Almost 20 years ago, during one of my brief but most notable periods of insanity, I bought a bookstore.
Yes, I ventured into the bookselling business. I was floating on some years of experience as a book critic, journalist, book buyer, reader and idealistic dreamer about the kind of life where only good bookish things could happen.
Not so insanely, I kept my day job. That meant for seven-day work weeks and an insane amount of effort to revive what had been a long-struggling but proud and independent neighborhood bookstore.
In business, one might learn, timing is everything.
You want timing? The very year I became an independent bookseller in Kansas City two significant things occurred in my world. For starters, the Barnes & Noble chain planted a toe from its expanding national footprint on the Country Club Plaza, just two and a half miles from my little place in Brookside.
Item number two: Amazon launched.
Now, Barnes & Noble was a competitor our operation did not have much to fear because we had a knack for personal service and an atmosphere that felt inherently local.
Amazon, of course, was another matter. The online retail giant became gianter every day because its formula of undercutting prices and shipping items quickly became irresistible to many customers who didn’t quite understand that small bookstores operated at a distinct disadvantage while trying to hang on to the solemn virtues of real book browsing and human book conversation.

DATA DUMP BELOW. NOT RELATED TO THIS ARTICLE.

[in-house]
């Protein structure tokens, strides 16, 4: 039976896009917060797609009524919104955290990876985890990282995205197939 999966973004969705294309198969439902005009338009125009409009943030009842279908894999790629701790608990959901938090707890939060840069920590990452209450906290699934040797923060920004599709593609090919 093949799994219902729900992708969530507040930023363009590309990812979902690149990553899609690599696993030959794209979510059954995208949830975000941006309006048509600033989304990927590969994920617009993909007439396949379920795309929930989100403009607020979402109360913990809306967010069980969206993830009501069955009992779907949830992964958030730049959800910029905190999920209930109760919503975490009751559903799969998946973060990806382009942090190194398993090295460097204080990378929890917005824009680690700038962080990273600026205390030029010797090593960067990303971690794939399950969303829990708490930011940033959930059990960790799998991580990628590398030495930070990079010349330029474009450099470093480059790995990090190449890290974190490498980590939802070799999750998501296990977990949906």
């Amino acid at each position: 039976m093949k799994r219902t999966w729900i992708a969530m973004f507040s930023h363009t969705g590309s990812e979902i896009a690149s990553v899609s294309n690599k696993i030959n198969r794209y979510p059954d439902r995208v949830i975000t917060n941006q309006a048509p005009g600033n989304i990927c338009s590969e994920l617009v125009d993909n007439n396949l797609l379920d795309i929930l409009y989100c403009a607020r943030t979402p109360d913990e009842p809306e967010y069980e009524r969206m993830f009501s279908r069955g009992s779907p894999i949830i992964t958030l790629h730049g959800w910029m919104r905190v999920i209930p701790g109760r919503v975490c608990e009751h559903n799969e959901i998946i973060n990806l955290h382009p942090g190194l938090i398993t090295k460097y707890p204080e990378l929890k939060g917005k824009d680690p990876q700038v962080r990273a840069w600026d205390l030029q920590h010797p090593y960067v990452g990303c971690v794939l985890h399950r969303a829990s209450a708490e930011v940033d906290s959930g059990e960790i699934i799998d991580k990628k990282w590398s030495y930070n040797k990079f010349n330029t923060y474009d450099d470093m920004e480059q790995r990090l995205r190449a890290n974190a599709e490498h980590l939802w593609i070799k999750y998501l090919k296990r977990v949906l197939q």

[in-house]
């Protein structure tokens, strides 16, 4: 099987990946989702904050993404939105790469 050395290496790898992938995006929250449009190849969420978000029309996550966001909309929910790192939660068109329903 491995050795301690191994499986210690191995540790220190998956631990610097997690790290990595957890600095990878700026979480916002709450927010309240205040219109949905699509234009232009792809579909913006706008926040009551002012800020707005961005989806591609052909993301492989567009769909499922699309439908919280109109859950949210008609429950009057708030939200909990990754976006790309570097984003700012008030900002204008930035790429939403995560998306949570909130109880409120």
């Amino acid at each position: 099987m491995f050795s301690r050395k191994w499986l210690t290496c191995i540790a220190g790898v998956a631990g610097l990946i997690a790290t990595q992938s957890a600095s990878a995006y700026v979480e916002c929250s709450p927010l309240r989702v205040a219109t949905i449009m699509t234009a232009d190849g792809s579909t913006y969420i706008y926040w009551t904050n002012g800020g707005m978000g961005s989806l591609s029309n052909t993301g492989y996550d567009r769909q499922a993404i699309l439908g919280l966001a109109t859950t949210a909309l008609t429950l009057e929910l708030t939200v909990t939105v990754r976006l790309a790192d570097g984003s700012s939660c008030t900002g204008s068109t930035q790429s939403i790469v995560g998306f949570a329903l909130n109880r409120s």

Amazon’s march to retail domination continued way beyond books, and its creation and marketing of the Kindle e-reader helped launch another revolutionary change in customers’ reading and consumption habits.
By that time, you will not be surprised to learn, my adventure in bookselling was deep in the past. It lasted about three years, and when I came to the conclusion that I’d hemorrhaged enough of my meager personal fortune, I walked away from the dream.
Now, I don’t begrudge Amazon.com from being the secretive, rampaging, unrepentant business shark that it is. But I did experience a bit of schadenfreude when I noticed the recent headline that, despite ever-increasing revenues, Amazon posted a huge, unexpected loss in the second quarter and was expecting to lose even more — $800 million or so — in the current quarter.
I’ve also been watching with interest as Amazon battles it out with publishing giant Hachette and its authors over pricing. It seems Amazon has been holding Hachette books hostage — works by big-name authors and newcomers alike — because the publisher won’t roll over and agree to the retailer’s ridiculous, $9.99-fits-all terms.
The parties have been sniping at one another in a fitting duel of words, and a few Sundays back 900 authors signed a letter in a full page ad in The New York Times in a public attempt to dent Amazon’s armor.
Good luck with that.
Amazon and its CEO, Jeff Bezos, seem far more interested in winning than in serving the book community of readers, writers and publishers. Bezos may have looked like a thoughtful philanthropist when he bought The Washington Post under the guise of helping to create a new future for the news media. But I suspect the impulse was far more complicated and self-serving than that.
Amazon’s most egregious effect on America’s cultural landscape has been to foster an appetite for generic entertainment while doing very little for the writing and publishing models that manage to survive and sometimes thrive without them.
In other words, Amazon has turned the whole book business into something like insanity.